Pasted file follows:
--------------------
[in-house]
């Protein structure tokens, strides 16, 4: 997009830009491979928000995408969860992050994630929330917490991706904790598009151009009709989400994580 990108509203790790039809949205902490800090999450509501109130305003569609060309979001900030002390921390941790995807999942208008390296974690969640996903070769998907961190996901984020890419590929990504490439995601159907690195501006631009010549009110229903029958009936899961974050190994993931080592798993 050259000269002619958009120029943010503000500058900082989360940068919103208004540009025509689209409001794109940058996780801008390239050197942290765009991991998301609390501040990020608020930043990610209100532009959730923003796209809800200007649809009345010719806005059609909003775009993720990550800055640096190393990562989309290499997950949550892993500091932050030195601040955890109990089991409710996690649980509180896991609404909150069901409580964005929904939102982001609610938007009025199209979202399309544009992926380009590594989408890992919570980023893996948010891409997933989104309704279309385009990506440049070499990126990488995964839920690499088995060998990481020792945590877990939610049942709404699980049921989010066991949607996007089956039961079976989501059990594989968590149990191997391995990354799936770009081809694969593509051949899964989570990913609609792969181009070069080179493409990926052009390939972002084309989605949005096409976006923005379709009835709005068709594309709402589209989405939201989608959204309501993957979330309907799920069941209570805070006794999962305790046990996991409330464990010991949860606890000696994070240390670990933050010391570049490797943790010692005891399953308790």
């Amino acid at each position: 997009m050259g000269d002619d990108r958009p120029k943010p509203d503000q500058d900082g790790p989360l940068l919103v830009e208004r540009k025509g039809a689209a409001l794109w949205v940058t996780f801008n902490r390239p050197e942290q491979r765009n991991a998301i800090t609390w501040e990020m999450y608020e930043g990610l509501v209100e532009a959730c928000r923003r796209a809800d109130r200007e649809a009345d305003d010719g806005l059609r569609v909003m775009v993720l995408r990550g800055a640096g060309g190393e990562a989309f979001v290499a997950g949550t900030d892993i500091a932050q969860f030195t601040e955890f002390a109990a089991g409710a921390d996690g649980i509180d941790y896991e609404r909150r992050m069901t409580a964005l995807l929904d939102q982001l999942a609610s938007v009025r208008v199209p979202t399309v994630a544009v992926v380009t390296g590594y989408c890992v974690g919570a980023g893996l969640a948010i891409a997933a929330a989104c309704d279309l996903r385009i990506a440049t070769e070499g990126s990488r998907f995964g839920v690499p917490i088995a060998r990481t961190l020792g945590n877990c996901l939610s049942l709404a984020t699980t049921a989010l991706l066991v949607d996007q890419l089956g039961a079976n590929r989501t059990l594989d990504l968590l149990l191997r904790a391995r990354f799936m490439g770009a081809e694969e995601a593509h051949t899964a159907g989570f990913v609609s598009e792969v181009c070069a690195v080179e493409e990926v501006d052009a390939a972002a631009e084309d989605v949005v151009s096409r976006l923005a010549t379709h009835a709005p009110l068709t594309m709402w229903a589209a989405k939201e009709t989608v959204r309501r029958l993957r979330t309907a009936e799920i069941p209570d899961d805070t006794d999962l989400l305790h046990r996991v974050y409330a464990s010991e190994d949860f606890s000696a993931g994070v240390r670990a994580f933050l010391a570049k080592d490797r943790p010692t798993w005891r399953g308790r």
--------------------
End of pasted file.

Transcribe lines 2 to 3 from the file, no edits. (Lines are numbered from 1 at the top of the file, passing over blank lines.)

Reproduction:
């Protein structure tokens, strides 16, 4: 997009830009491979928000995408969860992050994630929330917490991706904790598009151009009709989400994580 990108509203790790039809949205902490800090999450509501109130305003569609060309979001900030002390921390941790995807999942208008390296974690969640996903070769998907961190996901984020890419590929990504490439995601159907690195501006631009010549009110229903029958009936899961974050190994993931080592798993 050259000269002619958009120029943010503000500058900082989360940068919103208004540009025509689209409001794109940058996780801008390239050197942290765009991991998301609390501040990020608020930043990610209100532009959730923003796209809800200007649809009345010719806005059609909003775009993720990550800055640096190393990562989309290499997950949550892993500091932050030195601040955890109990089991409710996690649980509180896991609404909150069901409580964005929904939102982001609610938007009025199209979202399309544009992926380009590594989408890992919570980023893996948010891409997933989104309704279309385009990506440049070499990126990488995964839920690499088995060998990481020792945590877990939610049942709404699980049921989010066991949607996007089956039961079976989501059990594989968590149990191997391995990354799936770009081809694969593509051949899964989570990913609609792969181009070069080179493409990926052009390939972002084309989605949005096409976006923005379709009835709005068709594309709402589209989405939201989608959204309501993957979330309907799920069941209570805070006794999962305790046990996991409330464990010991949860606890000696994070240390670990933050010391570049490797943790010692005891399953308790």
């Amino acid at each position: 997009m050259g000269d002619d990108r958009p120029k943010p509203d503000q500058d900082g790790p989360l940068l919103v830009e208004r540009k025509g039809a689209a409001l794109w949205v940058t996780f801008n902490r390239p050197e942290q491979r765009n991991a998301i800090t609390w501040e990020m999450y608020e930043g990610l509501v209100e532009a959730c928000r923003r796209a809800d109130r200007e649809a009345d305003d010719g806005l059609r569609v909003m775009v993720l995408r990550g800055a640096g060309g190393e990562a989309f979001v290499a997950g949550t900030d892993i500091a932050q969860f030195t601040e955890f002390a109990a089991g409710a921390d996690g649980i509180d941790y896991e609404r909150r992050m069901t409580a964005l995807l929904d939102q982001l999942a609610s938007v009025r208008v199209p979202t399309v994630a544009v992926v380009t390296g590594y989408c890992v974690g919570a980023g893996l969640a948010i891409a997933a929330a989104c309704d279309l996903r385009i990506a440049t070769e070499g990126s990488r998907f995964g839920v690499p917490i088995a060998r990481t961190l020792g945590n877990c996901l939610s049942l709404a984020t699980t049921a989010l991706l066991v949607d996007q890419l089956g039961a079976n590929r989501t059990l594989d990504l968590l149990l191997r904790a391995r990354f799936m490439g770009a081809e694969e995601a593509h051949t899964a159907g989570f990913v609609s598009e792969v181009c070069a690195v080179e493409e990926v501006d052009a390939a972002a631009e084309d989605v949005v151009s096409r976006l923005a010549t379709h009835a709005p009110l068709t594309m709402w229903a589209a989405k939201e009709t989608v959204r309501r029958l993957r979330t309907a009936e799920i069941p209570d899961d805070t006794d999962l989400l305790h046990r996991v974050y409330a464990s010991e190994d949860f606890s000696a993931g994070v240390r670990a994580f933050l010391a570049k080592d490797r943790p010692t798993w005891r399953g308790r």